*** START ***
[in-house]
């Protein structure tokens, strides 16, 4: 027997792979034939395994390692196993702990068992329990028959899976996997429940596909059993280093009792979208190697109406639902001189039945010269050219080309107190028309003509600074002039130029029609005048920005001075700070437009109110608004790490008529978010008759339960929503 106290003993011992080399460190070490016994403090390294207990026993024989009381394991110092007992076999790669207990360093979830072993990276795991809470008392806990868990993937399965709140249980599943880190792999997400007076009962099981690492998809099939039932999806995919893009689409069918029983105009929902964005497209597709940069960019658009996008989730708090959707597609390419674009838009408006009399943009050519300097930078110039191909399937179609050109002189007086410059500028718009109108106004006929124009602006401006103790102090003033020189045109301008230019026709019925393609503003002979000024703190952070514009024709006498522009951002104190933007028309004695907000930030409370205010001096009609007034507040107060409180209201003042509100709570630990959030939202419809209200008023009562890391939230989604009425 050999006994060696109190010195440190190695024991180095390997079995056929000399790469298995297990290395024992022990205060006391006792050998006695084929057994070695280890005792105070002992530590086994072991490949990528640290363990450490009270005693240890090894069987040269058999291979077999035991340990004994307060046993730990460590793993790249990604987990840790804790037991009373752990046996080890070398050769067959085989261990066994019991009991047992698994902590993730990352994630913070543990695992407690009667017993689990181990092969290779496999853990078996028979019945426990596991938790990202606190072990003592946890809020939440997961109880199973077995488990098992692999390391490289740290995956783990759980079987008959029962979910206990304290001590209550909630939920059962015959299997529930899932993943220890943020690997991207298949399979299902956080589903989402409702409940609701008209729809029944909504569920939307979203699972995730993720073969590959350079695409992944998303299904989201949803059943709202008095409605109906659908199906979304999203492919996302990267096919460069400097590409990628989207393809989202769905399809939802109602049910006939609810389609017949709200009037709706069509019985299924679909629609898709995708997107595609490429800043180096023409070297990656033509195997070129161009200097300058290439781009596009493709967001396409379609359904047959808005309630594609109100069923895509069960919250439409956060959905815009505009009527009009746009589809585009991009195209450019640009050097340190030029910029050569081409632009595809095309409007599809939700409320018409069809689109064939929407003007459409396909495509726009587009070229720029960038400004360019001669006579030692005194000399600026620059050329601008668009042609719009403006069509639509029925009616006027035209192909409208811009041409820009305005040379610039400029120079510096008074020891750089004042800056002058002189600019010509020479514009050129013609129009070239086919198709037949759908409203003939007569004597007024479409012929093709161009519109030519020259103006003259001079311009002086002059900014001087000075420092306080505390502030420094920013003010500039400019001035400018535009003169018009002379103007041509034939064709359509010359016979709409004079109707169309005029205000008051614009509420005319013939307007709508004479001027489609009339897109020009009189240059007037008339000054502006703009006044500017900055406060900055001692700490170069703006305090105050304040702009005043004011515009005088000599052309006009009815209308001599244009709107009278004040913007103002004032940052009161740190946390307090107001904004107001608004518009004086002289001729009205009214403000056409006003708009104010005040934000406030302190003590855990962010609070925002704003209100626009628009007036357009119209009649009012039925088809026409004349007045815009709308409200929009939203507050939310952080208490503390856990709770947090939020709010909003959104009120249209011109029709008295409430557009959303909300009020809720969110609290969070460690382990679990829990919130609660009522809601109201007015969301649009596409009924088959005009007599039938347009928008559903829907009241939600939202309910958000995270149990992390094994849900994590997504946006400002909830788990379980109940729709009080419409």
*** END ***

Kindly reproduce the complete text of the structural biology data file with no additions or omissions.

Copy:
[in-house]
């Protein structure tokens, strides 16, 4: 027997792979034939395994390692196993702990068992329990028959899976996997429940596909059993280093009792979208190697109406639902001189039945010269050219080309107190028309003509600074002039130029029609005048920005001075700070437009109110608004790490008529978010008759339960929503 106290003993011992080399460190070490016994403090390294207990026993024989009381394991110092007992076999790669207990360093979830072993990276795991809470008392806990868990993937399965709140249980599943880190792999997400007076009962099981690492998809099939039932999806995919893009689409069918029983105009929902964005497209597709940069960019658009996008989730708090959707597609390419674009838009408006009399943009050519300097930078110039191909399937179609050109002189007086410059500028718009109108106004006929124009602006401006103790102090003033020189045109301008230019026709019925393609503003002979000024703190952070514009024709006498522009951002104190933007028309004695907000930030409370205010001096009609007034507040107060409180209201003042509100709570630990959030939202419809209200008023009562890391939230989604009425 050999006994060696109190010195440190190695024991180095390997079995056929000399790469298995297990290395024992022990205060006391006792050998006695084929057994070695280890005792105070002992530590086994072991490949990528640290363990450490009270005693240890090894069987040269058999291979077999035991340990004994307060046993730990460590793993790249990604987990840790804790037991009373752990046996080890070398050769067959085989261990066994019991009991047992698994902590993730990352994630913070543990695992407690009667017993689990181990092969290779496999853990078996028979019945426990596991938790990202606190072990003592946890809020939440997961109880199973077995488990098992692999390391490289740290995956783990759980079987008959029962979910206990304290001590209550909630939920059962015959299997529930899932993943220890943020690997991207298949399979299902956080589903989402409702409940609701008209729809029944909504569920939307979203699972995730993720073969590959350079695409992944998303299904989201949803059943709202008095409605109906659908199906979304999203492919996302990267096919460069400097590409990628989207393809989202769905399809939802109602049910006939609810389609017949709200009037709706069509019985299924679909629609898709995708997107595609490429800043180096023409070297990656033509195997070129161009200097300058290439781009596009493709967001396409379609359904047959808005309630594609109100069923895509069960919250439409956060959905815009505009009527009009746009589809585009991009195209450019640009050097340190030029910029050569081409632009595809095309409007599809939700409320018409069809689109064939929407003007459409396909495509726009587009070229720029960038400004360019001669006579030692005194000399600026620059050329601008668009042609719009403006069509639509029925009616006027035209192909409208811009041409820009305005040379610039400029120079510096008074020891750089004042800056002058002189600019010509020479514009050129013609129009070239086919198709037949759908409203003939007569004597007024479409012929093709161009519109030519020259103006003259001079311009002086002059900014001087000075420092306080505390502030420094920013003010500039400019001035400018535009003169018009002379103007041509034939064709359509010359016979709409004079109707169309005029205000008051614009509420005319013939307007709508004479001027489609009339897109020009009189240059007037008339000054502006703009006044500017900055406060900055001692700490170069703006305090105050304040702009005043004011515009005088000599052309006009009815209308001599244009709107009278004040913007103002004032940052009161740190946390307090107001904004107001608004518009004086002289001729009205009214403000056409006003708009104010005040934000406030302190003590855990962010609070925002704003209100626009628009007036357009119209009649009012039925088809026409004349007045815009709308409200929009939203507050939310952080208490503390856990709770947090939020709010909003959104009120249209011109029709008295409430557009959303909300009020809720969110609290969070460690382990679990829990919130609660009522809601109201007015969301649009596409009924088959005009007599039938347009928008559903829907009241939600939202309910958000995270149990992390094994849900994590997504946006400002909830788990379980109940729709009080419409």